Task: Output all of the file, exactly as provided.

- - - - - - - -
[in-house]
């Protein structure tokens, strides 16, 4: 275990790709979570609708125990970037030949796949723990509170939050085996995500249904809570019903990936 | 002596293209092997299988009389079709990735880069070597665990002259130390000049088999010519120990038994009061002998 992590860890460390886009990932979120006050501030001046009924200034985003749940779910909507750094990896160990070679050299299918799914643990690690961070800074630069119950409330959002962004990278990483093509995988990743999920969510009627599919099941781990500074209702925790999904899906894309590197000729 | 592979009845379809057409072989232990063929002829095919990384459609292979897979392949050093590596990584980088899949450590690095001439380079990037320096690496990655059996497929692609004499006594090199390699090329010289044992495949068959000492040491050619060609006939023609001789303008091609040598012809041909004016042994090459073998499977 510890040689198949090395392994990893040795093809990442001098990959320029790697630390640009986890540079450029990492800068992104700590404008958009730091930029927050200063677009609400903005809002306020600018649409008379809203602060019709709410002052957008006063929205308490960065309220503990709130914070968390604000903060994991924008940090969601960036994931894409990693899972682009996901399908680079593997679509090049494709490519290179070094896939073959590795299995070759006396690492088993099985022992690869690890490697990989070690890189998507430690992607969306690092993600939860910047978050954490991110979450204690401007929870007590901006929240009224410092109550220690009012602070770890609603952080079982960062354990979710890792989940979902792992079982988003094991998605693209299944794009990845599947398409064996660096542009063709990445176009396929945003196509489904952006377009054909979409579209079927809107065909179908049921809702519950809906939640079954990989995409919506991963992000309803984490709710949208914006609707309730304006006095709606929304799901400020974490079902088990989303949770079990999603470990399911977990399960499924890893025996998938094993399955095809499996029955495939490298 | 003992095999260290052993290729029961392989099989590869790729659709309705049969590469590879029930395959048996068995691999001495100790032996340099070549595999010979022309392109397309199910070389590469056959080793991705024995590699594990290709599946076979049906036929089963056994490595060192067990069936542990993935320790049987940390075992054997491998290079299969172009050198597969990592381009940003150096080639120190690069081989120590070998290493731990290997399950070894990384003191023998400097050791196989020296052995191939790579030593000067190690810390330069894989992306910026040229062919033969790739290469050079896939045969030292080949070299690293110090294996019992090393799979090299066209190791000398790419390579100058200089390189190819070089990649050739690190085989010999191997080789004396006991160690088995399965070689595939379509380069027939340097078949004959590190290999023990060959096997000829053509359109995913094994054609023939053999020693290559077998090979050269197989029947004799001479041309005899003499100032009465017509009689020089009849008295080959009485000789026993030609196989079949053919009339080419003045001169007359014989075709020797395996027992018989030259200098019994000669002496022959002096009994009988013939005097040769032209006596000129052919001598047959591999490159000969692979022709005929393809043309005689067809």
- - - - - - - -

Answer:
[in-house]
């Protein structure tokens, strides 16, 4: 275990790709979570609708125990970037030949796949723990509170939050085996995500249904809570019903990936 | 002596293209092997299988009389079709990735880069070597665990002259130390000049088999010519120990038994009061002998 992590860890460390886009990932979120006050501030001046009924200034985003749940779910909507750094990896160990070679050299299918799914643990690690961070800074630069119950409330959002962004990278990483093509995988990743999920969510009627599919099941781990500074209702925790999904899906894309590197000729 | 592979009845379809057409072989232990063929002829095919990384459609292979897979392949050093590596990584980088899949450590690095001439380079990037320096690496990655059996497929692609004499006594090199390699090329010289044992495949068959000492040491050619060609006939023609001789303008091609040598012809041909004016042994090459073998499977 510890040689198949090395392994990893040795093809990442001098990959320029790697630390640009986890540079450029990492800068992104700590404008958009730091930029927050200063677009609400903005809002306020600018649409008379809203602060019709709410002052957008006063929205308490960065309220503990709130914070968390604000903060994991924008940090969601960036994931894409990693899972682009996901399908680079593997679509090049494709490519290179070094896939073959590795299995070759006396690492088993099985022992690869690890490697990989070690890189998507430690992607969306690092993600939860910047978050954490991110979450204690401007929870007590901006929240009224410092109550220690009012602070770890609603952080079982960062354990979710890792989940979902792992079982988003094991998605693209299944794009990845599947398409064996660096542009063709990445176009396929945003196509489904952006377009054909979409579209079927809107065909179908049921809702519950809906939640079954990989995409919506991963992000309803984490709710949208914006609707309730304006006095709606929304799901400020974490079902088990989303949770079990999603470990399911977990399960499924890893025996998938094993399955095809499996029955495939490298 | 003992095999260290052993290729029961392989099989590869790729659709309705049969590469590879029930395959048996068995691999001495100790032996340099070549595999010979022309392109397309199910070389590469056959080793991705024995590699594990290709599946076979049906036929089963056994490595060192067990069936542990993935320790049987940390075992054997491998290079299969172009050198597969990592381009940003150096080639120190690069081989120590070998290493731990290997399950070894990384003191023998400097050791196989020296052995191939790579030593000067190690810390330069894989992306910026040229062919033969790739290469050079896939045969030292080949070299690293110090294996019992090393799979090299066209190791000398790419390579100058200089390189190819070089990649050739690190085989010999191997080789004396006991160690088995399965070689595939379509380069027939340097078949004959590190290999023990060959096997000829053509359109995913094994054609023939053999020693290559077998090979050269197989029947004799001479041309005899003499100032009465017509009689020089009849008295080959009485000789026993030609196989079949053919009339080419003045001169007359014989075709020797395996027992018989030259200098019994000669002496022959002096009994009988013939005097040769032209006596000129052919001598047959591999490159000969692979022709005929393809043309005689067809």